Three states — California, Maine and Colorado — have recently made universal school lunches permanent policy, while around 20 are discussing, drafting or considering potential legislation.
Evers also proposed $9 million for reimbursing schools for breakfasts at 15 cents per meal, extending current eligibility to independent charter schools and other schools operated by the Department of Public Instruction.
Another budget provision would work to give schools incentives to support Wisconsin’s farmers, food producers and local economies. Evers wants to provide $2.75 million in the second budget year for an enhanced 10-cent per meal reimbursement for meals that include locally sourced foods.
Proponents said the money would help boost Wisconsin’s local economies.
Maggie Sanna, nutrition director for Monona Grove Schools Nutrition, said the proposal would help the district continue partnering with local producers, something that they expanded during the COVID-19 pandemic with federal funding.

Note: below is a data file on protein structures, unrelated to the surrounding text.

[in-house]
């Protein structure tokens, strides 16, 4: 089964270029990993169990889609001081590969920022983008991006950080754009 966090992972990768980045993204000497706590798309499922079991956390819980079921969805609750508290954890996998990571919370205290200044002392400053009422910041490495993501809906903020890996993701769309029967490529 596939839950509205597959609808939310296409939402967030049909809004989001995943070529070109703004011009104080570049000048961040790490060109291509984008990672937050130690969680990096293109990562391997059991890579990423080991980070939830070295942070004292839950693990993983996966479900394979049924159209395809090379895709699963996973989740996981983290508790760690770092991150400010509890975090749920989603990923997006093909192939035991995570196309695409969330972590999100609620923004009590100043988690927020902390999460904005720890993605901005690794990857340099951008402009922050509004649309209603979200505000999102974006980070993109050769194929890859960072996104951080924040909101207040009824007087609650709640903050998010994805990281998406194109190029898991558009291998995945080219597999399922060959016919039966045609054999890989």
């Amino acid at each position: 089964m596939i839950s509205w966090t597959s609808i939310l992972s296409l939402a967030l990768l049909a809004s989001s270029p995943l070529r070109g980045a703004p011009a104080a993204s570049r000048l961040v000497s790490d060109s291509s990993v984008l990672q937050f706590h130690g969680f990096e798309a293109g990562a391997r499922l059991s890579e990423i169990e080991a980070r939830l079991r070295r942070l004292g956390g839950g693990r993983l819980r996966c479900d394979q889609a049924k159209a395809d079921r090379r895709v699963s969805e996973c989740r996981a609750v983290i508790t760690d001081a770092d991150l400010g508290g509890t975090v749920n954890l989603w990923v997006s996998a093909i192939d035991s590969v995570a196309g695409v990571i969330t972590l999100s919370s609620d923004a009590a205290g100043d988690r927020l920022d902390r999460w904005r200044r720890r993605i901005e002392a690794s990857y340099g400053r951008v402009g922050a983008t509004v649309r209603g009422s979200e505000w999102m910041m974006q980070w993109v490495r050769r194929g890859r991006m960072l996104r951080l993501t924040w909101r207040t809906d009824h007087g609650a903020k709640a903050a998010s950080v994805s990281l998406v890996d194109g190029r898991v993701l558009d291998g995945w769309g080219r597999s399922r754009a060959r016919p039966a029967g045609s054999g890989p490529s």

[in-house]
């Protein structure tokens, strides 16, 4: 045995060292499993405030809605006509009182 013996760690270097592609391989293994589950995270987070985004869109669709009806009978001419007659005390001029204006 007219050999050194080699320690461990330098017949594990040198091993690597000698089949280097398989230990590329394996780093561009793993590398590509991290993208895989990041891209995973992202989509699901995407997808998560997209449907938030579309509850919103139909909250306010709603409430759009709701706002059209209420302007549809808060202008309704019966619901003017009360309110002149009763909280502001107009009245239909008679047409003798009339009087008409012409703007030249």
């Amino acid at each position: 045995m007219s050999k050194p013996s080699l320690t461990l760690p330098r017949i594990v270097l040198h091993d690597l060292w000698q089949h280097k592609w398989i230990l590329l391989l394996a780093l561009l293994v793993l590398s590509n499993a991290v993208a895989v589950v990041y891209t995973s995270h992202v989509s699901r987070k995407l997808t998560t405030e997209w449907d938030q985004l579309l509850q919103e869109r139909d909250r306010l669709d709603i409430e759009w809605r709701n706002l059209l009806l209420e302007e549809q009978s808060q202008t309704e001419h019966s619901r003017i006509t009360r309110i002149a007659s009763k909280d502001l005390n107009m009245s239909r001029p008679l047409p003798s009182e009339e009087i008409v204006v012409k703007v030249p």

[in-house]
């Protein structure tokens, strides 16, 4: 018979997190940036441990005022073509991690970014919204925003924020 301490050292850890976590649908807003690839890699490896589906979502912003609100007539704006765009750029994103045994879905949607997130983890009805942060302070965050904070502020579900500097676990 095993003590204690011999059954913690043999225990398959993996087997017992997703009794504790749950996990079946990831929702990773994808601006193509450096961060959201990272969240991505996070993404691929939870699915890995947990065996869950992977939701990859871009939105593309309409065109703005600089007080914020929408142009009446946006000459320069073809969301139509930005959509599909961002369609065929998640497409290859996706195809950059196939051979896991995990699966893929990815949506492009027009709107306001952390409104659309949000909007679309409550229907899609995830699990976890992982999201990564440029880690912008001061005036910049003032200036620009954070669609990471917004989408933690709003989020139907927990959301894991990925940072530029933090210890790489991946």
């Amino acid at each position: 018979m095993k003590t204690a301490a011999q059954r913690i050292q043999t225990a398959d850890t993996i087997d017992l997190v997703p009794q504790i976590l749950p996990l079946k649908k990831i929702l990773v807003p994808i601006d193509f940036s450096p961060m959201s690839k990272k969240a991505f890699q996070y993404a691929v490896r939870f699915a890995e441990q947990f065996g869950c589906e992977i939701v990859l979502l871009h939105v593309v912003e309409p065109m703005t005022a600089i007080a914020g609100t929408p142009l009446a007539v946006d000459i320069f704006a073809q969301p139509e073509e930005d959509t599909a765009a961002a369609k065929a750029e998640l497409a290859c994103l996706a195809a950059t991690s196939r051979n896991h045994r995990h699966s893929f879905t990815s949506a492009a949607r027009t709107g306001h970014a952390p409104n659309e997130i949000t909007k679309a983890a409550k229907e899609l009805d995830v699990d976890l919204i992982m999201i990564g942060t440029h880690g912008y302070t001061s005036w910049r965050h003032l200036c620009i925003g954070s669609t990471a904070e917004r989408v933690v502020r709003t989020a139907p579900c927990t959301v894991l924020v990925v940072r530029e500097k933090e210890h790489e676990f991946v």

“Implementation of the Healthy Meals, Healthy Kids initiative would grow school nutrition programs and ensure that our students and staff are able to thrive,” Sanna said. “Budgeting additional dollars to support local foods helps simplify the complexity of our financial balance. It eliminates an obstacle that doesn’t need to stand between students and fresh local products.”
For Evers’ proposals to be implemented, they will need to be included in the budget written by the Republican-led Joint Finance Committee, which could pose an obstacle. Chairs of the committee have criticized the amount of spending in Evers’ budget proposal, and said they don’t plan to include any large policy changes in the version of the budget, which will eventually be sent to Evers for approval.
Republicans also chose not to implement a universal school lunch program in the past. Democrats proposed legislation in 2022 that would have provided state funds to reimburse schools that provide free school lunches to all students, but that legislation never left the Republican-controlled committee.
“Making sure that every kid has access to a healthy breakfast means that every kid has access to higher academic success,” Sen. Chris Larson (D-Milwaukee) said at the press conference. “Republicans who want to see academic success increase in the state of Wisconsin — this is an easy way to do it.”